The need for an audit function was recognised early in the life of the colony and in 1839 Charles Newenham was appointed by the government to the position of auditor-general. Tensions between executive government and the audit office were reflected in various Audit Acts and the occasional use of a Board of Audit in the nineteenth century. Among the 19 appointees to the position of auditor-general, the dominant personality was JW Wainwright (auditor-general 1934–46). The breadth of Wainwright’s involvement in state infrastructure projects was probably unique throughout the Commonwealth, with all other South Australian incumbents focusing their attention on government business, process and finances.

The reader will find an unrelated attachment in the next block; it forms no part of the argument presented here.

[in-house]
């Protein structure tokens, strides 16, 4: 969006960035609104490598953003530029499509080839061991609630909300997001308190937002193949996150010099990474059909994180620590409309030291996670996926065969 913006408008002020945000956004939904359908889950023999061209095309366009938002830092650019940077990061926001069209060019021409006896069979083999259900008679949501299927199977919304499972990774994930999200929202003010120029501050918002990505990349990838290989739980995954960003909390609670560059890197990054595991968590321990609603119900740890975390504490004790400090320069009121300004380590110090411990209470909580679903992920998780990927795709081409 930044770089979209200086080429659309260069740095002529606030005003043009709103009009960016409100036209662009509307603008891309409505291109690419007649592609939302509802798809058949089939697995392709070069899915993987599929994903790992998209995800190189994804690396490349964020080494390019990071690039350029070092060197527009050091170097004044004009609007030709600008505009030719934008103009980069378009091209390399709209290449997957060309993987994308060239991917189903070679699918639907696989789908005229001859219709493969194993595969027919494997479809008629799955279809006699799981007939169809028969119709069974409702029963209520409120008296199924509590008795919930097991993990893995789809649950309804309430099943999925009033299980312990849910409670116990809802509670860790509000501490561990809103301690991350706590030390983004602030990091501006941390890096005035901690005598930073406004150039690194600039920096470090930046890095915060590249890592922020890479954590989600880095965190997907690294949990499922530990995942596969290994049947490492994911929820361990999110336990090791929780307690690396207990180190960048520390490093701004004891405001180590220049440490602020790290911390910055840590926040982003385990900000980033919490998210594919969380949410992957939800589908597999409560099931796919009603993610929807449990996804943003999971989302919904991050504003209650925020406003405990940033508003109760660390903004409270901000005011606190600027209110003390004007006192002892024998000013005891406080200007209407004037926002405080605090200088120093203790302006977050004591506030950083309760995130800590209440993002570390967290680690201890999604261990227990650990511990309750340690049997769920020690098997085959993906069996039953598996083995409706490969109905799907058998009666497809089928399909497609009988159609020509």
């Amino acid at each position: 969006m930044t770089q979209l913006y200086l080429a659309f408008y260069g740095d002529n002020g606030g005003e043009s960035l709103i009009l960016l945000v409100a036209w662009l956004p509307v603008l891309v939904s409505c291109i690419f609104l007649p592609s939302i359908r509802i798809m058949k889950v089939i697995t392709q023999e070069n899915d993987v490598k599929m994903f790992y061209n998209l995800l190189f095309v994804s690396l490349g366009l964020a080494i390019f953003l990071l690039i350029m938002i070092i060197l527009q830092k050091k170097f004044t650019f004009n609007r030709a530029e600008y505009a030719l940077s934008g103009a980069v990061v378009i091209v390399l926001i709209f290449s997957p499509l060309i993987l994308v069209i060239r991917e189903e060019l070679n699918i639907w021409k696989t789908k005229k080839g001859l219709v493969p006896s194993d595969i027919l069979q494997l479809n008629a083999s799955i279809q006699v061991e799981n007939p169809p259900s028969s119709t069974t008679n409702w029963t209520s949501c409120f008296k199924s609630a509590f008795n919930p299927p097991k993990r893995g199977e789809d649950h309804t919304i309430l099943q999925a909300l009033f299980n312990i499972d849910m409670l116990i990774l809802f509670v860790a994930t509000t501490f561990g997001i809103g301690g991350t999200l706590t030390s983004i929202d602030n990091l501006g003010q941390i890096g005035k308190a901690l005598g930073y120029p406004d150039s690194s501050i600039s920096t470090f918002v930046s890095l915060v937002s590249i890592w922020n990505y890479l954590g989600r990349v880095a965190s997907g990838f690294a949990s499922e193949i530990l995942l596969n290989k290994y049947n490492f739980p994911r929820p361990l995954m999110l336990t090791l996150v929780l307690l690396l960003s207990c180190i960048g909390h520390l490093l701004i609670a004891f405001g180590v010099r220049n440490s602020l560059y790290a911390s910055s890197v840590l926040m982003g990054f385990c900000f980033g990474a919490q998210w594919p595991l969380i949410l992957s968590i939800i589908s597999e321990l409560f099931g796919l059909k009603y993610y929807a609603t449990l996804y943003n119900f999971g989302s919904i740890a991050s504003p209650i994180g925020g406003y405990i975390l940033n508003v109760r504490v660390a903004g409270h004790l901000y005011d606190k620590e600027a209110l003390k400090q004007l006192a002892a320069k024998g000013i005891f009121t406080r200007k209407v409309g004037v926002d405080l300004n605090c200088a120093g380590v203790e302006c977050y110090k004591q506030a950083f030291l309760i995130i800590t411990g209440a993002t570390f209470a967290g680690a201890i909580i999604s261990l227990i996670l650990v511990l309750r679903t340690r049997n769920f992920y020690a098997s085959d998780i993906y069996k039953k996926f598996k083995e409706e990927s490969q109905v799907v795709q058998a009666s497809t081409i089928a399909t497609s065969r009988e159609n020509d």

In Newenham’s time the role of auditor-general was the job of one man. Today the Auditor-General’s Department employs more than 100 people.

By Brendan Moran

This is a revised version of an entry first published in The Wakefield Companion to South Australian History edited by Wilfrid Prest, Kerrie Round and Carol Fort (Adelaide: Wakefield Press, 2001). Lightly edited. Uploaded 29 June 2015.

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